For an advanced powerlifter, this means movements like the competition-style squat, bench press, and deadlift will be programmed in a manner that is most conducive to carryover in a powerlifting competition. However, this still leaves many exercises for an advanced athlete to choose from to focus on GPP-style training. 

Due to having an already high level of strength and endurance, the advanced-level powerlifter has many options to choose from when focusing on GPP. The critical part of programming GPP work for an advanced athlete is to ensure the training contributes to the overall strength and conditioning process without interfering with other aspects of training or increasing necessary recovery timelines. 

GPP training options for advanced level athletes include sled drags, weighted carries, belt squats, belt squat walks, Inverse Curl machine, Reverse Hypers, dumbbell presses, dumbbell extensions, various styles of rows and pulldowns, or any other non-specific exercise that helps contribute to the athlete's sport-specific training and overall performance. 

Remember, the goal is to increase working strength and overall capacity, so program all GPP-related exercises accordingly. The training volume should be moderate to high, while the training intensity should be low to moderate.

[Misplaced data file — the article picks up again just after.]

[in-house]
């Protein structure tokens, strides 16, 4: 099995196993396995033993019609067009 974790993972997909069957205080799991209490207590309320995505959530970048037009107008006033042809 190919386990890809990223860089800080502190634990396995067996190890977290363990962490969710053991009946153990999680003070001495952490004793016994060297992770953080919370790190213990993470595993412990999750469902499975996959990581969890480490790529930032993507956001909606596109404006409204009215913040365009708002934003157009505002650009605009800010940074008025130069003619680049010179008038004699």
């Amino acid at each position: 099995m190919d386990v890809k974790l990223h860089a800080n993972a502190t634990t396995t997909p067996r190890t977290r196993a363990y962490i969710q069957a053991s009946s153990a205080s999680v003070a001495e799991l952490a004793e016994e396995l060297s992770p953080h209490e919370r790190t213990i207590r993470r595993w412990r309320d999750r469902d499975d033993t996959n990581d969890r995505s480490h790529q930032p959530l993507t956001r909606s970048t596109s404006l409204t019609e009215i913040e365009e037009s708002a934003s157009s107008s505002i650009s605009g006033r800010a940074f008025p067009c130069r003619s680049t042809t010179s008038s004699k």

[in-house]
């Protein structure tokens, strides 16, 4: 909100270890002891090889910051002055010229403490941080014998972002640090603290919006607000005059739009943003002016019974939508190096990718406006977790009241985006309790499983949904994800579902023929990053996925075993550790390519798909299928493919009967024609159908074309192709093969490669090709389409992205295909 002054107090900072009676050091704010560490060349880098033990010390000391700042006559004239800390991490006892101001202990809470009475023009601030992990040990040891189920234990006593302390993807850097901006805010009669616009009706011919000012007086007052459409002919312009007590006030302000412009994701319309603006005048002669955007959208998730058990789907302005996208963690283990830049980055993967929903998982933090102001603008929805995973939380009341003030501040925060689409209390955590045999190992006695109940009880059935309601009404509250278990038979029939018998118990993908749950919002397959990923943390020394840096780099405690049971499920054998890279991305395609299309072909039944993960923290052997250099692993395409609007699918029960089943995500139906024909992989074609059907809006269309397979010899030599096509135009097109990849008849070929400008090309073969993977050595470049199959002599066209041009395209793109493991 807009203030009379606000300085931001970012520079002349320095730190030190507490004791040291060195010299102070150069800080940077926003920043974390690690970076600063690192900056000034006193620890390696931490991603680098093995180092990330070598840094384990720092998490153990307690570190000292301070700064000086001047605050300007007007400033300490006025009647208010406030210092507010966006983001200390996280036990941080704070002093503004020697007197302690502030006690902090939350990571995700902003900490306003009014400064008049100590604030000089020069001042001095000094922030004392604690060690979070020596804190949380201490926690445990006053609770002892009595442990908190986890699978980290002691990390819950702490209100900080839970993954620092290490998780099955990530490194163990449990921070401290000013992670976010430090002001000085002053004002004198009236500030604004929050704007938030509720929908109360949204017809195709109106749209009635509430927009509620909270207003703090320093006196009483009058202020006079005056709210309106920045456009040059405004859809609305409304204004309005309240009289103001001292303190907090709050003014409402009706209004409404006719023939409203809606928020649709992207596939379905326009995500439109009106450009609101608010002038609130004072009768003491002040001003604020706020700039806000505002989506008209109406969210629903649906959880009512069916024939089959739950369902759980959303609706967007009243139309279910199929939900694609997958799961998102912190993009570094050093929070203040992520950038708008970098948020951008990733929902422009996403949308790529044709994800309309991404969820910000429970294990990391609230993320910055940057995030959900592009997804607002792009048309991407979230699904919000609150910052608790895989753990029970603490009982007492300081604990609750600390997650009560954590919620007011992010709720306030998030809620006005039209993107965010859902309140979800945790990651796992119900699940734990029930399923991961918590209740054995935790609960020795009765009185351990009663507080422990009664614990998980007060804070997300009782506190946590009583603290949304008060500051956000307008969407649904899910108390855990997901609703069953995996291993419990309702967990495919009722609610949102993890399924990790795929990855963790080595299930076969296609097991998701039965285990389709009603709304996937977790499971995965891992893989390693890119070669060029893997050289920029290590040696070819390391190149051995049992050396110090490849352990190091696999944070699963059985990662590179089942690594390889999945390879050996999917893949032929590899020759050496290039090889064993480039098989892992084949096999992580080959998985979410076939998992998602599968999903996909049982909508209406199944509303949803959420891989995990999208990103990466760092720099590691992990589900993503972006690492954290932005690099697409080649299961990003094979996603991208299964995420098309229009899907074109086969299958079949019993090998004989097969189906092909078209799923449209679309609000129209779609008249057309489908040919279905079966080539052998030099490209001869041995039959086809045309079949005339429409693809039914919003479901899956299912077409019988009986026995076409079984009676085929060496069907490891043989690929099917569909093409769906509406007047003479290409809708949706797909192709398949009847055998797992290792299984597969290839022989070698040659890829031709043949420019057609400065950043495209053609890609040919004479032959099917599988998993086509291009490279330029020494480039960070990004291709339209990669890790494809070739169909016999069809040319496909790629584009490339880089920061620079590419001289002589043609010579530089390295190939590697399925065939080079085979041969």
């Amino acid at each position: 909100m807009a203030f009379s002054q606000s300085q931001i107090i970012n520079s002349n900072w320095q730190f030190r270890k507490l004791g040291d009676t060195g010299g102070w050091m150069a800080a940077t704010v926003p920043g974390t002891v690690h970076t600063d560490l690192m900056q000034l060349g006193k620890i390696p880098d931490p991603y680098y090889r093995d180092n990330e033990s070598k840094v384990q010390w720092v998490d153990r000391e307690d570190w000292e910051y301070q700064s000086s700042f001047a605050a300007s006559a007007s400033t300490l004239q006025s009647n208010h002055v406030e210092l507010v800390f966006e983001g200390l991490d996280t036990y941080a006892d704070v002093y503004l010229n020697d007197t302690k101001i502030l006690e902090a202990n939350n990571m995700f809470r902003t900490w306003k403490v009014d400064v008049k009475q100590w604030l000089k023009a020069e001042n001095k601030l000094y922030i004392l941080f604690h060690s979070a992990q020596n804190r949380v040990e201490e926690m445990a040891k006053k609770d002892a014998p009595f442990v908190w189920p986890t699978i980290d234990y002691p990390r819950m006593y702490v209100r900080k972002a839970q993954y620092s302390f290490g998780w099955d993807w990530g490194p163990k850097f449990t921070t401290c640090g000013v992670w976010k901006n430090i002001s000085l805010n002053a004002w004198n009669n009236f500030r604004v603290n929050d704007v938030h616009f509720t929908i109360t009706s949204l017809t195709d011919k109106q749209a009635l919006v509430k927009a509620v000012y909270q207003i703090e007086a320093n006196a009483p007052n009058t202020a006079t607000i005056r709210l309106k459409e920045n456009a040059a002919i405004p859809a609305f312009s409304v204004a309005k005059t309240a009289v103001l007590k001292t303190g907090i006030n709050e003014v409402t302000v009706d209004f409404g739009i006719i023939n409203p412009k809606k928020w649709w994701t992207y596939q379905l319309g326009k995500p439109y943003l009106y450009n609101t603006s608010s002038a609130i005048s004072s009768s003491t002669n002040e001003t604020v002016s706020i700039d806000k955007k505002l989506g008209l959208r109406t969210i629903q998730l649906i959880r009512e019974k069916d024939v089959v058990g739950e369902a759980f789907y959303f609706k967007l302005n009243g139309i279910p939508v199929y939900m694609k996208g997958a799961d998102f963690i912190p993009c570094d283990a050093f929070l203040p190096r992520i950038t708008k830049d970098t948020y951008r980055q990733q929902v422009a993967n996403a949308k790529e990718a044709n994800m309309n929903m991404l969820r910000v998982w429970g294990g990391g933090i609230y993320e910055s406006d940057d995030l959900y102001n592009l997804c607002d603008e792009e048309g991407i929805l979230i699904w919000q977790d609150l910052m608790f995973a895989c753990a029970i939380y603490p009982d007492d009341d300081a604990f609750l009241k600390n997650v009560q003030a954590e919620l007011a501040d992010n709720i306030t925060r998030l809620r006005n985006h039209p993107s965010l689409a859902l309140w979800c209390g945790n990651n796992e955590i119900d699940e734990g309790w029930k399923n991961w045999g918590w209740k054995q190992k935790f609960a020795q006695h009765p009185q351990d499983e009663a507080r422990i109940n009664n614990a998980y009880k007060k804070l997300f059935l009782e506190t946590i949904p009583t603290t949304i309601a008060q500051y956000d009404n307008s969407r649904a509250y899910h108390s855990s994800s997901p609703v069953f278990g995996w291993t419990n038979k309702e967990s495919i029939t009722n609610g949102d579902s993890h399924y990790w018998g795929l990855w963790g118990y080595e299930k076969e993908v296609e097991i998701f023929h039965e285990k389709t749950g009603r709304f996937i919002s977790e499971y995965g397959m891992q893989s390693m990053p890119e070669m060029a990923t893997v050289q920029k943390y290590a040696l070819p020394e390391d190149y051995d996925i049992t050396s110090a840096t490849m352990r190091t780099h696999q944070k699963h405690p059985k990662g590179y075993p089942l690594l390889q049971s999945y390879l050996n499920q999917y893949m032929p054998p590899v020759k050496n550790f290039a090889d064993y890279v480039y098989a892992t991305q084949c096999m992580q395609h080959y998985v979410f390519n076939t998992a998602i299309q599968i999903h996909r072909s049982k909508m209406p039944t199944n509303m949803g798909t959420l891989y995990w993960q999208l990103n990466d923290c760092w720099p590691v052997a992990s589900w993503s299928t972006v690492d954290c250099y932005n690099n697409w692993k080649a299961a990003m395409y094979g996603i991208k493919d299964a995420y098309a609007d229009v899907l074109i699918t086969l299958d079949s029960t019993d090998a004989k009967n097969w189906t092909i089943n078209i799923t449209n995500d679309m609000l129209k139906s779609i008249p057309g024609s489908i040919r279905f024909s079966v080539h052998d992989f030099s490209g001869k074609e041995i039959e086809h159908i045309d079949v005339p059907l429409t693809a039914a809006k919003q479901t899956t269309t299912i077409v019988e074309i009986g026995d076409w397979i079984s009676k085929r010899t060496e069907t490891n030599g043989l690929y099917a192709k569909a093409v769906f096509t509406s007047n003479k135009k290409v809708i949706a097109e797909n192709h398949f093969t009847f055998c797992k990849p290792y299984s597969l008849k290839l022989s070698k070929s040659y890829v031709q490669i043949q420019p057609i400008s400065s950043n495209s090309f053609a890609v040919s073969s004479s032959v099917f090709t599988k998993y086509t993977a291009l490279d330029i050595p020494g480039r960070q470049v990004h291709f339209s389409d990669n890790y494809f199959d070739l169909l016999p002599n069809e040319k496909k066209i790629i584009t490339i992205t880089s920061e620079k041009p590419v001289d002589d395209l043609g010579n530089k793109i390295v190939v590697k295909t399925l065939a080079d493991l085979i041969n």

Implementing GPP Training Into Your Workout Routine

How GPP training is implemented depends on the individual. For individuals with no athletic or physical training background, it may be necessary to start with exercises as simple as push-ups, sit-ups, pull-ups, and fundamental forms of cardio like cycling or jogging. The idea is to provide a proper stimulus for positive training adaptations without overloading the athlete with an unmanageable amount of training volume and intensity. 

If an individual has an athletic background but is new to barbell training, we will focus on movements such as the squat, bench press, deadlift, and the basic accessory movements that train the muscles and muscle groups involved in these lifts. Additionally, we will focus on developing work capacity by introducing sleds or weighted carries into the training.